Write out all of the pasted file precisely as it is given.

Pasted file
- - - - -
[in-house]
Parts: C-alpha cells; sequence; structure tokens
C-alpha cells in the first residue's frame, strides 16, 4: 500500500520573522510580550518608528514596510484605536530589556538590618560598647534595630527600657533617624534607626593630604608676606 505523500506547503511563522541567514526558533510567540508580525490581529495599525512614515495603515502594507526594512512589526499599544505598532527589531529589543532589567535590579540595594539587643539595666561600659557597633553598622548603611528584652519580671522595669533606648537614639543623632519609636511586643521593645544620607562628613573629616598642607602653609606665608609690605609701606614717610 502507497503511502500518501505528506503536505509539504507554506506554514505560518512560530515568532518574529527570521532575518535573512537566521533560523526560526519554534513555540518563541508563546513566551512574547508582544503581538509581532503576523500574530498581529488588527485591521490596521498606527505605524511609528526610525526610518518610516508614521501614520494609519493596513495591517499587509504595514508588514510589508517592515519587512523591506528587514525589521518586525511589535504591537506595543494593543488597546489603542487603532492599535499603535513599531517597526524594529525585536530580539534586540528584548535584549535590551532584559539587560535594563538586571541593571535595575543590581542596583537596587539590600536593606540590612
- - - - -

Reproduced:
[in-house]
Parts: C-alpha cells; sequence; structure tokens
C-alpha cells in the first residue's frame, strides 16, 4: 500500500520573522510580550518608528514596510484605536530589556538590618560598647534595630527600657533617624534607626593630604608676606 505523500506547503511563522541567514526558533510567540508580525490581529495599525512614515495603515502594507526594512512589526499599544505598532527589531529589543532589567535590579540595594539587643539595666561600659557597633553598622548603611528584652519580671522595669533606648537614639543623632519609636511586643521593645544620607562628613573629616598642607602653609606665608609690605609701606614717610 502507497503511502500518501505528506503536505509539504507554506506554514505560518512560530515568532518574529527570521532575518535573512537566521533560523526560526519554534513555540518563541508563546513566551512574547508582544503581538509581532503576523500574530498581529488588527485591521490596521498606527505605524511609528526610525526610518518610516508614521501614520494609519493596513495591517499587509504595514508588514510589508517592515519587512523591506528587514525589521518586525511589535504591537506595543494593543488597546489603542487603532492599535499603535513599531517597526524594529525585536530580539534586540528584548535584549535590551532584559539587560535594563538586571541593571535595575543590581542596583537596587539590600536593606540590612